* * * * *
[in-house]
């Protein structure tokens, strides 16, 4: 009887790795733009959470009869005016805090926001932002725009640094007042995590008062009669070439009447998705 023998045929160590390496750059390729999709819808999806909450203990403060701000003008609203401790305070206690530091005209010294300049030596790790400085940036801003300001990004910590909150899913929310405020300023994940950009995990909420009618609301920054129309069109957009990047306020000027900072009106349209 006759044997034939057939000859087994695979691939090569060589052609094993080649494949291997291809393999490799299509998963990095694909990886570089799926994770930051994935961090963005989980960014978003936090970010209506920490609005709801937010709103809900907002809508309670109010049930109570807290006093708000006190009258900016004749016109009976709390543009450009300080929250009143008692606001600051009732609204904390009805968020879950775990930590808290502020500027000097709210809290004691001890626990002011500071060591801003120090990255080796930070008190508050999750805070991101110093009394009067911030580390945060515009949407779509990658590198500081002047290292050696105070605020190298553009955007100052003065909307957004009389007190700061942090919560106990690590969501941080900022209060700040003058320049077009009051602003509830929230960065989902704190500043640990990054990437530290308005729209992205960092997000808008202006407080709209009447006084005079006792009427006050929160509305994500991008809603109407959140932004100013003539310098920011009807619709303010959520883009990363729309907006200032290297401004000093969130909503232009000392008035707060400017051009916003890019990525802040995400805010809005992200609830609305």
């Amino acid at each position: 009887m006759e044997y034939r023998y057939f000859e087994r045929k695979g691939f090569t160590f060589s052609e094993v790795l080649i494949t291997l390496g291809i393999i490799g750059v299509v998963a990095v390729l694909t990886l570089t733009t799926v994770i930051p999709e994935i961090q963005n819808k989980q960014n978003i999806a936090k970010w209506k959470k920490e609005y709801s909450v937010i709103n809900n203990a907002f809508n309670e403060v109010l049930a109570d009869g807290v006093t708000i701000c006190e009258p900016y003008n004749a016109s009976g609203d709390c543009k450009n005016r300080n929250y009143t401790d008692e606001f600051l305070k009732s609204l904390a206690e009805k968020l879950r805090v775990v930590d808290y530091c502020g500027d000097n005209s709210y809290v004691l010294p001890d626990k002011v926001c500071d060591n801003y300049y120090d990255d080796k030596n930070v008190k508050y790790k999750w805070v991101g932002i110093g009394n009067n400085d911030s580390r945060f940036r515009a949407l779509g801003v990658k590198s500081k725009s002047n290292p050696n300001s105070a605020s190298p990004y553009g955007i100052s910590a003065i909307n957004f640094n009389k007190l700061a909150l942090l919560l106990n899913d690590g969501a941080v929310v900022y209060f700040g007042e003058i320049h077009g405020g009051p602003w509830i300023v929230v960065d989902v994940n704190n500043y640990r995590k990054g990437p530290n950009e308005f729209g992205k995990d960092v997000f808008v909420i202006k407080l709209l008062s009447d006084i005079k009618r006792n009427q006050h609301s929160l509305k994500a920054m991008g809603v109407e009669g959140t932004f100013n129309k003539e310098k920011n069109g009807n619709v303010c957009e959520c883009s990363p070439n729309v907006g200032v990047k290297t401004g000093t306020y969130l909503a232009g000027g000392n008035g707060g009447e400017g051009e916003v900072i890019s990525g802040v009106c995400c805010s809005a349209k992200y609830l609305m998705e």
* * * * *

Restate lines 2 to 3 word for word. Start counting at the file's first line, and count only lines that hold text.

């Protein structure tokens, strides 16, 4: 009887790795733009959470009869005016805090926001932002725009640094007042995590008062009669070439009447998705 023998045929160590390496750059390729999709819808999806909450203990403060701000003008609203401790305070206690530091005209010294300049030596790790400085940036801003300001990004910590909150899913929310405020300023994940950009995990909420009618609301920054129309069109957009990047306020000027900072009106349209 006759044997034939057939000859087994695979691939090569060589052609094993080649494949291997291809393999490799299509998963990095694909990886570089799926994770930051994935961090963005989980960014978003936090970010209506920490609005709801937010709103809900907002809508309670109010049930109570807290006093708000006190009258900016004749016109009976709390543009450009300080929250009143008692606001600051009732609204904390009805968020879950775990930590808290502020500027000097709210809290004691001890626990002011500071060591801003120090990255080796930070008190508050999750805070991101110093009394009067911030580390945060515009949407779509990658590198500081002047290292050696105070605020190298553009955007100052003065909307957004009389007190700061942090919560106990690590969501941080900022209060700040003058320049077009009051602003509830929230960065989902704190500043640990990054990437530290308005729209992205960092997000808008202006407080709209009447006084005079006792009427006050929160509305994500991008809603109407959140932004100013003539310098920011009807619709303010959520883009990363729309907006200032290297401004000093969130909503232009000392008035707060400017051009916003890019990525802040995400805010809005992200609830609305």
């Amino acid at each position: 009887m006759e044997y034939r023998y057939f000859e087994r045929k695979g691939f090569t160590f060589s052609e094993v790795l080649i494949t291997l390496g291809i393999i490799g750059v299509v998963a990095v390729l694909t990886l570089t733009t799926v994770i930051p999709e994935i961090q963005n819808k989980q960014n978003i999806a936090k970010w209506k959470k920490e609005y709801s909450v937010i709103n809900n203990a907002f809508n309670e403060v109010l049930a109570d009869g807290v006093t708000i701000c006190e009258p900016y003008n004749a016109s009976g609203d709390c543009k450009n005016r300080n929250y009143t401790d008692e606001f600051l305070k009732s609204l904390a206690e009805k968020l879950r805090v775990v930590d808290y530091c502020g500027d000097n005209s709210y809290v004691l010294p001890d626990k002011v926001c500071d060591n801003y300049y120090d990255d080796k030596n930070v008190k508050y790790k999750w805070v991101g932002i110093g009394n009067n400085d911030s580390r945060f940036r515009a949407l779509g801003v990658k590198s500081k725009s002047n290292p050696n300001s105070a605020s190298p990004y553009g955007i100052s910590a003065i909307n957004f640094n009389k007190l700061a909150l942090l919560l106990n899913d690590g969501a941080v929310v900022y209060f700040g007042e003058i320049h077009g405020g009051p602003w509830i300023v929230v960065d989902v994940n704190n500043y640990r995590k990054g990437p530290n950009e308005f729209g992205k995990d960092v997000f808008v909420i202006k407080l709209l008062s009447d006084i005079k009618r006792n009427q006050h609301s929160l509305k994500a920054m991008g809603v109407e009669g959140t932004f100013n129309k003539e310098k920011n069109g009807n619709v303010c957009e959520c883009s990363p070439n729309v907006g200032v990047k290297t401004g000093t306020y969130l909503a232009g000027g000392n008035g707060g009447e400017g051009e916003v900072i890019s990525g802040v009106c995400c805010s809005a349209k992200y609830l609305m998705e």